Wine in History


Wine has been produced for thousands of years.

Republic of Georgia

Georgian Kvevri ancient wine vessel

Georgian Kvevri ancient wine vessel

The earliest evidence of wine to date was found in the Republic of Georgia, where 8,000-year-old wine jars were uncovered and according to Stephen Batiuk from the University of Toronto:

“What is significant about this site is that it produced some of the earliest examples of domesticated grapes, which we believe were involved in the earliest production of wine. We know that a wine vessel was discovered in Shulaveri, which also provides evidence of early wine production. But here (Imiri site) wine could be produced even earlier taking wine production in Georgia all the way back to 8,000 BC.”



7,000 Year-old Wine Jar

Also, traces of wine have also been found in Iran with a 7,000-year-old wine jar reconstructed from fragments, reported Amy Ellsworth on the Penn Museum blog

“The practice of wine-making or viniculture can be traced back to the Neolithic period, 7,000 years ago when the first Eurasian grape vines were domesticated for this purpose. This “Wine Jar” was found at Hasanlu in Hajji Firuz, Iran… The jar had a capacity of approximately 9 liters (2.5 gallons). It is the oldest known wine storage container in the world. Analyses of the two jars in the Penn Museum showed that they had contained a resinated wine or “retsina,” i.e., with terebinth tree or pine resin added as a preservative and medical agent. There was a red to go with the white wine, based on the colors of the residues.”    Read more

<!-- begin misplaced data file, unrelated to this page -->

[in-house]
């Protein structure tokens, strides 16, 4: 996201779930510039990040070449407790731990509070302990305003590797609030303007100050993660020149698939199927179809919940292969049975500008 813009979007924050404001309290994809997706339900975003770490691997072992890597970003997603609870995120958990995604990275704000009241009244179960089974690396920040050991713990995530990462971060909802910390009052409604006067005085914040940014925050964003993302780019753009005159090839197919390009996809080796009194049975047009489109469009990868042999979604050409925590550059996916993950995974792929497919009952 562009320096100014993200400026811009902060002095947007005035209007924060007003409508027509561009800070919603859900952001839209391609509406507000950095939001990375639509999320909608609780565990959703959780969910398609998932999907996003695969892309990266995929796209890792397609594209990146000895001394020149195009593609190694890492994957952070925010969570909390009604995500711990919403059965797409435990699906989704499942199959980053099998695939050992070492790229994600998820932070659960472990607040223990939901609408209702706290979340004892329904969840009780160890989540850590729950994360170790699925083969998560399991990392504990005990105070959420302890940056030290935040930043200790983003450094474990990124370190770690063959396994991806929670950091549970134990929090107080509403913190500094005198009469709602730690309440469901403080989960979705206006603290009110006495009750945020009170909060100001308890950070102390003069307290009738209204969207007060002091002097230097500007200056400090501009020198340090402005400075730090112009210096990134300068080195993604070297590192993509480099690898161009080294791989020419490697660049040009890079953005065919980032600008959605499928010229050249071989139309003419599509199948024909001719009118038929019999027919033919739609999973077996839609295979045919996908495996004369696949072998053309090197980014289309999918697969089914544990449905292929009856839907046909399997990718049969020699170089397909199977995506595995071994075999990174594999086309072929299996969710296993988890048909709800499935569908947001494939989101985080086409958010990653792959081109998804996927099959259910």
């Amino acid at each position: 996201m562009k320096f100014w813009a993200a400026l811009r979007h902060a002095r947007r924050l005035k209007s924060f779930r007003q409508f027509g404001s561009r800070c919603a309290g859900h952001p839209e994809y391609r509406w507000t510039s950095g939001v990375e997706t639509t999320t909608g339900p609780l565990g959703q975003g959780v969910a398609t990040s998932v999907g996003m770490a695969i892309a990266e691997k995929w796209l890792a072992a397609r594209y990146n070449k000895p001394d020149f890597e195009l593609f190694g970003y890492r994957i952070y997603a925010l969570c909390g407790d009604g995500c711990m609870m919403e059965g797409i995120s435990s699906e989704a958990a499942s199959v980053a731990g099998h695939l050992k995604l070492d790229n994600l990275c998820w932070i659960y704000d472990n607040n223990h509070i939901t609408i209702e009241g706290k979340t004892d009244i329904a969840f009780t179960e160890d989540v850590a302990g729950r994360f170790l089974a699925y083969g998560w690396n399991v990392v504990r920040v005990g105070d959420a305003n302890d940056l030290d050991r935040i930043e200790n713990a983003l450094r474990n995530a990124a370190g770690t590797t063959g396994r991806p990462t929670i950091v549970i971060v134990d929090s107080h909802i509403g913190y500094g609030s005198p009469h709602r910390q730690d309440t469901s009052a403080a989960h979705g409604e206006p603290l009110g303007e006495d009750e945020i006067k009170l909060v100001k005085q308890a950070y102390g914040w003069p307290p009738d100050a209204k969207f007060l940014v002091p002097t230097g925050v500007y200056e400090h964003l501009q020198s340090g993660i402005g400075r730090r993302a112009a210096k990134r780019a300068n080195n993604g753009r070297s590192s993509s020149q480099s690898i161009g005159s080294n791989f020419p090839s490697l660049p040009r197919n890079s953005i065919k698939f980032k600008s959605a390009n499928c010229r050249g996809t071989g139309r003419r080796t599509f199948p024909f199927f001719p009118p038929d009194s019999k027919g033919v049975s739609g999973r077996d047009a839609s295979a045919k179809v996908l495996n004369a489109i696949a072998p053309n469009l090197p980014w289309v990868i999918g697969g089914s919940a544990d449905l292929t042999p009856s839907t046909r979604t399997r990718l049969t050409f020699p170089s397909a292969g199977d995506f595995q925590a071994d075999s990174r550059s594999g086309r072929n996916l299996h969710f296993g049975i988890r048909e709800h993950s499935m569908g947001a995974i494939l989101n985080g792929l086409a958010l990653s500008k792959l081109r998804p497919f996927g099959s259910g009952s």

Also in Armenia with the 6,100-year-old Areni-1 winery, which is by far considered to be the earliest known winery.[7][8][9] The earliest form of grape-based fermented drink however, was found in northern China, where archaeologists discovered 9,000-year-old pottery jars.[10] Wine had reached the Balkans by c. 4500 BC and was consumed and celebrated in ancient Greece and Rome. It has been consumed for its intoxicating effects throughout history and the psychoactive effects are evident at normal serving sizes.[11][12]

Wines made from produce besides grapes include rice wine, pomegranate wine, apple wine and elderberry wine and are generically called fruit wine.

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